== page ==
Quality of Education in India affecting Employment

August, 26, 2016

One question that comes to my mind is that “Is our present Education System adequate to provide quality education to the students” Every year thousands of students passout but do they really get employment?

A recent ASSCoM-McKinsey study showed that only one out of Ten Indian students with degrees in humanities and one out of four engineering graduates are employable. So much for India’s boast of having one of the largest technical and scientific manpower reserves in the world.

A study by the National Assessment and Accreditation Council showed that 90 per cent of the colleges and 70 per cent of the universities that the council graded were of middling or poor quality.

The quality of school education hasn’t improved. A recent study found that in rural north India on an average day, there is no teaching activity in about half of the primary schools.

On an average most Indian universities revise their curricula only once in five to 10 years but even then they get defeated in both letter and spirit.

The shortage of good institutions has seen cut-off percentages for entry into good colleges soar to genius levels. This year’s qualifying marks for RCom (Hons) course in Delhi’s SRCC was 98.75 per cent .

Studies show that the number of students committing suicide because of the pressure to perform well in secondary board exams is rising alarmingly.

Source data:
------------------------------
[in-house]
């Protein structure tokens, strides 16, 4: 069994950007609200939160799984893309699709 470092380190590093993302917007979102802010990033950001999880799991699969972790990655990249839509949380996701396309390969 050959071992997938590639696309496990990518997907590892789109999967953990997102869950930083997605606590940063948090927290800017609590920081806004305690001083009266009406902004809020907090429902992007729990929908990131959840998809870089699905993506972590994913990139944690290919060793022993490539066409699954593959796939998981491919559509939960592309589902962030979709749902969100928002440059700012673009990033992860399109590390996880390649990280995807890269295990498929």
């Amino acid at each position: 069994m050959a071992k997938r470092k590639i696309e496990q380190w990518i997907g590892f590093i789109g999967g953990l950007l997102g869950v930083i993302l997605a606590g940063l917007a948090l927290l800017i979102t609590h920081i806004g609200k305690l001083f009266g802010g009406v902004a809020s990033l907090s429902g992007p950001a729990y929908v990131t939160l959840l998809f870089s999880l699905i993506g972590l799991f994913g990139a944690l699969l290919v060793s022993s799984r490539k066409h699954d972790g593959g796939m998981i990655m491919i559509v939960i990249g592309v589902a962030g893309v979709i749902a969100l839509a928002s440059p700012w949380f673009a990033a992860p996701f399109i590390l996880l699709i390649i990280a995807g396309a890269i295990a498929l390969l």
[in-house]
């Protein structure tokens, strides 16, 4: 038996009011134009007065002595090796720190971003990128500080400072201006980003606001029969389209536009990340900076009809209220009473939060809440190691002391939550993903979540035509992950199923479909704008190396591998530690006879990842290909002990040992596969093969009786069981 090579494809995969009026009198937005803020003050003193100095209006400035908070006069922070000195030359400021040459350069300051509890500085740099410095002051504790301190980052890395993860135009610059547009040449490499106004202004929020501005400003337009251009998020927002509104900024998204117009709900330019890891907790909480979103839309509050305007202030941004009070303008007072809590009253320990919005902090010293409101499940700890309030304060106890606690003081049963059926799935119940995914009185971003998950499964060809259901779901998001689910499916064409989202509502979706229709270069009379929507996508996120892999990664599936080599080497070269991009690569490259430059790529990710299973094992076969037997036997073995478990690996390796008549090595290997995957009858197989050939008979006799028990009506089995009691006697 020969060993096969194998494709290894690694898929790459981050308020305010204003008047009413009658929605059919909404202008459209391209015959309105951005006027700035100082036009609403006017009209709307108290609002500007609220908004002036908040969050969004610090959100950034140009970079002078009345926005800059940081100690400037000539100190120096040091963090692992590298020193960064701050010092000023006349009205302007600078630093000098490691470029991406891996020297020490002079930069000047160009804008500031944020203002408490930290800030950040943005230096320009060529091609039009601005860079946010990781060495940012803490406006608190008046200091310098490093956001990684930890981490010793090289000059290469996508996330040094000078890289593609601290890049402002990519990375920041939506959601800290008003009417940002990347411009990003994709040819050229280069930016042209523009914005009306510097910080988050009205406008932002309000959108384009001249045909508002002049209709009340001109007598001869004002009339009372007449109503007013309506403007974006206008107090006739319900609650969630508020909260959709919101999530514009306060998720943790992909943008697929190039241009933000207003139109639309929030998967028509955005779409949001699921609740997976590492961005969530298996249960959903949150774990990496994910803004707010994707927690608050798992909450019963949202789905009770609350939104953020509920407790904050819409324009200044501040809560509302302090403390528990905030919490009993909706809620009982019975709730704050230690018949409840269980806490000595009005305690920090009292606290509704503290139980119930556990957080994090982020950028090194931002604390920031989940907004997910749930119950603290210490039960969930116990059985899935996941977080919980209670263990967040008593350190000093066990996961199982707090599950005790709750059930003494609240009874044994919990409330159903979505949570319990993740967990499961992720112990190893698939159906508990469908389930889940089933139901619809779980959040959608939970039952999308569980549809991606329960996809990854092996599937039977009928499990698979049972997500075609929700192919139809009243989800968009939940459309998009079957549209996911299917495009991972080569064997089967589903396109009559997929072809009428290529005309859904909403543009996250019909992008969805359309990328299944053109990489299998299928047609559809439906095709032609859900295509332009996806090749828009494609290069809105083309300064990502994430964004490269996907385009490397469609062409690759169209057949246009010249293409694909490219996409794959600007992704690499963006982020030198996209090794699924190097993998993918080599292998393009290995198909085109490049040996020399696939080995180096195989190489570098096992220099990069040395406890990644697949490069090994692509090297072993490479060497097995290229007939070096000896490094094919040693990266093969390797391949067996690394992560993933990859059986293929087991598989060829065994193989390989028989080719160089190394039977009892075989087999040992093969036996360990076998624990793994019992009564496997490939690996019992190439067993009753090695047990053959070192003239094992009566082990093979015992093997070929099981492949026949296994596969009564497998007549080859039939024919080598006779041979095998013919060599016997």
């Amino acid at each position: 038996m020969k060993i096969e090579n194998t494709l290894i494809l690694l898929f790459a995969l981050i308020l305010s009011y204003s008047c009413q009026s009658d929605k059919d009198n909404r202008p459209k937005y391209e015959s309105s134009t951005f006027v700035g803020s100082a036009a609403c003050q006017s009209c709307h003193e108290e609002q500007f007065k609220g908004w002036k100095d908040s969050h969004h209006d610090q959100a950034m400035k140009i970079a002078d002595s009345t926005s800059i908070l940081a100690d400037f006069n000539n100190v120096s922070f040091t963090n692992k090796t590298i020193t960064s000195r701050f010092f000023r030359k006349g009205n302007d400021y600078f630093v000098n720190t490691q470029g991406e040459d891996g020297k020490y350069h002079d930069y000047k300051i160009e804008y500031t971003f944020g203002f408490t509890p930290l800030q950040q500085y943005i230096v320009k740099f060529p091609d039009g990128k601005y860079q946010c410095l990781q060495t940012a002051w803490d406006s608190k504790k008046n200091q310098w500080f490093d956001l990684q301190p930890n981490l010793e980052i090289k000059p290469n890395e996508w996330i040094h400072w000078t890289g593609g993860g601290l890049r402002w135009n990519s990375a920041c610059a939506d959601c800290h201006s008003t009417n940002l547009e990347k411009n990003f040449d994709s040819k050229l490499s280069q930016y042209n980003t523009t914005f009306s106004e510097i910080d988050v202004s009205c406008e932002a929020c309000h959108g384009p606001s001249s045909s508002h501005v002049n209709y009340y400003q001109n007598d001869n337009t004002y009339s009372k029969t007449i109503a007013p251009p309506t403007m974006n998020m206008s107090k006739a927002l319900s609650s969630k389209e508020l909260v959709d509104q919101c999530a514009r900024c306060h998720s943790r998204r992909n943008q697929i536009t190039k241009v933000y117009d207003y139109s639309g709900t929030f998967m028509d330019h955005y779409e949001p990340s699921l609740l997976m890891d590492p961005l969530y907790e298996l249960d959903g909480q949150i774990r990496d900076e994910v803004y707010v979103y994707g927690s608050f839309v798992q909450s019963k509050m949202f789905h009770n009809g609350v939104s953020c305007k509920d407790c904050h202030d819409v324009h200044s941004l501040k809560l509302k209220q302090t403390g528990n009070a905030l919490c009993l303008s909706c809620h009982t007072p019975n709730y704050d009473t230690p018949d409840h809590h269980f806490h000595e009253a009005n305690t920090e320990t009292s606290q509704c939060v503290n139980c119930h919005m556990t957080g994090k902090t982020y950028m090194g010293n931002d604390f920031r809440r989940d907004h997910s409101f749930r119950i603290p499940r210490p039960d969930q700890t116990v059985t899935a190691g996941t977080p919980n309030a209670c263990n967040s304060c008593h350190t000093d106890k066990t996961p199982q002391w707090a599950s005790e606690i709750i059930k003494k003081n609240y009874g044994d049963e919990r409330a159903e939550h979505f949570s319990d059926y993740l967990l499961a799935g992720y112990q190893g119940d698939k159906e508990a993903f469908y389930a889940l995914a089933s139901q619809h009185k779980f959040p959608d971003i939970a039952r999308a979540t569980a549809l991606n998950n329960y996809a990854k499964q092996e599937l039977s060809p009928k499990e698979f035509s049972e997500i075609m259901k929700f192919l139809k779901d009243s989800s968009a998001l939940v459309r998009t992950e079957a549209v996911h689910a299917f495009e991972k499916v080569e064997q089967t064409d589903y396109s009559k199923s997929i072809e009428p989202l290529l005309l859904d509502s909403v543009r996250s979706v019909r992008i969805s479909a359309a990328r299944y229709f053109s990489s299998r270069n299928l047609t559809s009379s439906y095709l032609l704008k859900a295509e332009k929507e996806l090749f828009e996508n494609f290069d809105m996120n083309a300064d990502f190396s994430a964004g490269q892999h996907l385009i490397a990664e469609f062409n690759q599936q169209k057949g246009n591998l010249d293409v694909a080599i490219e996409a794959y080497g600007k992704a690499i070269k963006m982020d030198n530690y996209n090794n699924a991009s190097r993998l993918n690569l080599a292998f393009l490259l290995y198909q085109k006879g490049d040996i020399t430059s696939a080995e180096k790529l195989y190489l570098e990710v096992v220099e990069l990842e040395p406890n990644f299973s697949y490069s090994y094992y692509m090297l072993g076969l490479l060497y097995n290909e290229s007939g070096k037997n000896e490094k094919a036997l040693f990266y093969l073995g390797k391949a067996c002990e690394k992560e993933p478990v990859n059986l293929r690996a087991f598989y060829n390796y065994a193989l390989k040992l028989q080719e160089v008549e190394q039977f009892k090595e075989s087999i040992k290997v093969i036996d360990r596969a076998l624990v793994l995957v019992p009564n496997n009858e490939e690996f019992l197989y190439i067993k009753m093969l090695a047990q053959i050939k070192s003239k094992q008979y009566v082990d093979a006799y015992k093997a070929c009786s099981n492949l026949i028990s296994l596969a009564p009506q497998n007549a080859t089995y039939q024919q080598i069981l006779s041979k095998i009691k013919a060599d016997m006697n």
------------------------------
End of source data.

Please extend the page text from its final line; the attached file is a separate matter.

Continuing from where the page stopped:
Currently, many students passing out from institutions of higher education do so without obtaining the kind of skills they really need to work in a real-world environment. Among the drawbacks many students face are lack of ability to analyze or solve problems, relate problems to different contexts, communicate clearly and have an integrated understanding of different branches of knowledge.

The student is asked to face a question paper at the end of the year, or in some universities, at the end of the semester. This archaic examination system, unfortunately does not really test the kind of skills they require to be successful in either the pursuit of pure theoretical knowledge or in practical real world situations

Almost half of the country’s population is below 25 years. Almost 10 per cent of them or 12 crore are between the ages of 18 and 23. If they are equipped with both knowledge and skills, they could drive India’s entrepreneurial and Competitive spirit and make it into global power.

Hence the expectations of the passing out students are higher but when even a B.Tech/B.E. or MBA/MCA student passing out from an average institute does not get the desired job, even if they get a job, they have to be contented with a starting salary much below their expectations

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